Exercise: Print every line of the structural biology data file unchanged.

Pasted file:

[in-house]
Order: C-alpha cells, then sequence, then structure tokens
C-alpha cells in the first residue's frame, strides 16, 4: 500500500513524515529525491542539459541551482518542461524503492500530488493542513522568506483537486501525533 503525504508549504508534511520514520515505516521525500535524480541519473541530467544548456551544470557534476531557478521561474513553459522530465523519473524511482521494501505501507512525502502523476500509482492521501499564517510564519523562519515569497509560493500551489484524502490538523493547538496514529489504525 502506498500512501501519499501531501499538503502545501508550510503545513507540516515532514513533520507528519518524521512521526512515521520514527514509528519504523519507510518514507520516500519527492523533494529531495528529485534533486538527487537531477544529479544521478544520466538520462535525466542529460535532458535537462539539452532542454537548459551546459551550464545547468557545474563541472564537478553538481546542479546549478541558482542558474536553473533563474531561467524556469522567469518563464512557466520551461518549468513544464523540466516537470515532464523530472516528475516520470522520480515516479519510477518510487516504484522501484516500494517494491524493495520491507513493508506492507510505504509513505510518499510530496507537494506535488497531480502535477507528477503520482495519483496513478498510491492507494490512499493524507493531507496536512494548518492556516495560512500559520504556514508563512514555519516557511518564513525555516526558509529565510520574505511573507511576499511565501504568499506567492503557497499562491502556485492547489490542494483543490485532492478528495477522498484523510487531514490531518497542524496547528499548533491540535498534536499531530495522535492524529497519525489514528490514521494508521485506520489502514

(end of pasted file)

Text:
[in-house]
Order: C-alpha cells, then sequence, then structure tokens
C-alpha cells in the first residue's frame, strides 16, 4: 500500500513524515529525491542539459541551482518542461524503492500530488493542513522568506483537486501525533 503525504508549504508534511520514520515505516521525500535524480541519473541530467544548456551544470557534476531557478521561474513553459522530465523519473524511482521494501505501507512525502502523476500509482492521501499564517510564519523562519515569497509560493500551489484524502490538523493547538496514529489504525 502506498500512501501519499501531501499538503502545501508550510503545513507540516515532514513533520507528519518524521512521526512515521520514527514509528519504523519507510518514507520516500519527492523533494529531495528529485534533486538527487537531477544529479544521478544520466538520462535525466542529460535532458535537462539539452532542454537548459551546459551550464545547468557545474563541472564537478553538481546542479546549478541558482542558474536553473533563474531561467524556469522567469518563464512557466520551461518549468513544464523540466516537470515532464523530472516528475516520470522520480515516479519510477518510487516504484522501484516500494517494491524493495520491507513493508506492507510505504509513505510518499510530496507537494506535488497531480502535477507528477503520482495519483496513478498510491492507494490512499493524507493531507496536512494548518492556516495560512500559520504556514508563512514555519516557511518564513525555516526558509529565510520574505511573507511576499511565501504568499506567492503557497499562491502556485492547489490542494483543490485532492478528495477522498484523510487531514490531518497542524496547528499548533491540535498534536499531530495522535492524529497519525489514528490514521494508521485506520489502514